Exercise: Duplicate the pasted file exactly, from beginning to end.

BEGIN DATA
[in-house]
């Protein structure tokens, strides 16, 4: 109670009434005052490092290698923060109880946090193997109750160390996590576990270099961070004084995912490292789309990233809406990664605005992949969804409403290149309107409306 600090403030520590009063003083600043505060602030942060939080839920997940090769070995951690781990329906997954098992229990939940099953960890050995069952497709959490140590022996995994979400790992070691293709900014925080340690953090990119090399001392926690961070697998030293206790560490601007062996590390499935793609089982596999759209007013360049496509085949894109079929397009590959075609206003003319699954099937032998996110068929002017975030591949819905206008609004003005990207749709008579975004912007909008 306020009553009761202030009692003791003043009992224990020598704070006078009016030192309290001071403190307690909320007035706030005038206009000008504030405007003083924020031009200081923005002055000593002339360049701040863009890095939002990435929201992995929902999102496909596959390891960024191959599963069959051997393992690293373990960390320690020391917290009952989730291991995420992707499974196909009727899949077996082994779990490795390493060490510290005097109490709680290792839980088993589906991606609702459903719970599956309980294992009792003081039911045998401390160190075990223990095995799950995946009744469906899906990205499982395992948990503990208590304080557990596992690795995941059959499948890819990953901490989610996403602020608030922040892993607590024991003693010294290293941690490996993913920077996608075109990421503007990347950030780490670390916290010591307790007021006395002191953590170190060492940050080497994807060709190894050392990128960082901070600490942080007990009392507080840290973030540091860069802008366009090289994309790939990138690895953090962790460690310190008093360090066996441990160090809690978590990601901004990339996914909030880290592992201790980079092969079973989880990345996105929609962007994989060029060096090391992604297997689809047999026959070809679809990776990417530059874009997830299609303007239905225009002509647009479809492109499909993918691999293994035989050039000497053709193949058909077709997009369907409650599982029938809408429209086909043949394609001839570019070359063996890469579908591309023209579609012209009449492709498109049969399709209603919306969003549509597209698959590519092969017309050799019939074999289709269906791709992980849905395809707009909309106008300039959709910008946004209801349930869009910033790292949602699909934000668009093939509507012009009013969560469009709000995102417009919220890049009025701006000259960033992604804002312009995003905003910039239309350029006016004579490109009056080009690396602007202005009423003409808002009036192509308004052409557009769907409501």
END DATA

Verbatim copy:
[in-house]
């Protein structure tokens, strides 16, 4: 109670009434005052490092290698923060109880946090193997109750160390996590576990270099961070004084995912490292789309990233809406990664605005992949969804409403290149309107409306 600090403030520590009063003083600043505060602030942060939080839920997940090769070995951690781990329906997954098992229990939940099953960890050995069952497709959490140590022996995994979400790992070691293709900014925080340690953090990119090399001392926690961070697998030293206790560490601007062996590390499935793609089982596999759209007013360049496509085949894109079929397009590959075609206003003319699954099937032998996110068929002017975030591949819905206008609004003005990207749709008579975004912007909008 306020009553009761202030009692003791003043009992224990020598704070006078009016030192309290001071403190307690909320007035706030005038206009000008504030405007003083924020031009200081923005002055000593002339360049701040863009890095939002990435929201992995929902999102496909596959390891960024191959599963069959051997393992690293373990960390320690020391917290009952989730291991995420992707499974196909009727899949077996082994779990490795390493060490510290005097109490709680290792839980088993589906991606609702459903719970599956309980294992009792003081039911045998401390160190075990223990095995799950995946009744469906899906990205499982395992948990503990208590304080557990596992690795995941059959499948890819990953901490989610996403602020608030922040892993607590024991003693010294290293941690490996993913920077996608075109990421503007990347950030780490670390916290010591307790007021006395002191953590170190060492940050080497994807060709190894050392990128960082901070600490942080007990009392507080840290973030540091860069802008366009090289994309790939990138690895953090962790460690310190008093360090066996441990160090809690978590990601901004990339996914909030880290592992201790980079092969079973989880990345996105929609962007994989060029060096090391992604297997689809047999026959070809679809990776990417530059874009997830299609303007239905225009002509647009479809492109499909993918691999293994035989050039000497053709193949058909077709997009369907409650599982029938809408429209086909043949394609001839570019070359063996890469579908591309023209579609012209009449492709498109049969399709209603919306969003549509597209698959590519092969017309050799019939074999289709269906791709992980849905395809707009909309106008300039959709910008946004209801349930869009910033790292949602699909934000668009093939509507012009009013969560469009709000995102417009919220890049009025701006000259960033992604804002312009995003905003910039239309350029006016004579490109009056080009690396602007202005009423003409808002009036192509308004052409557009769907409501």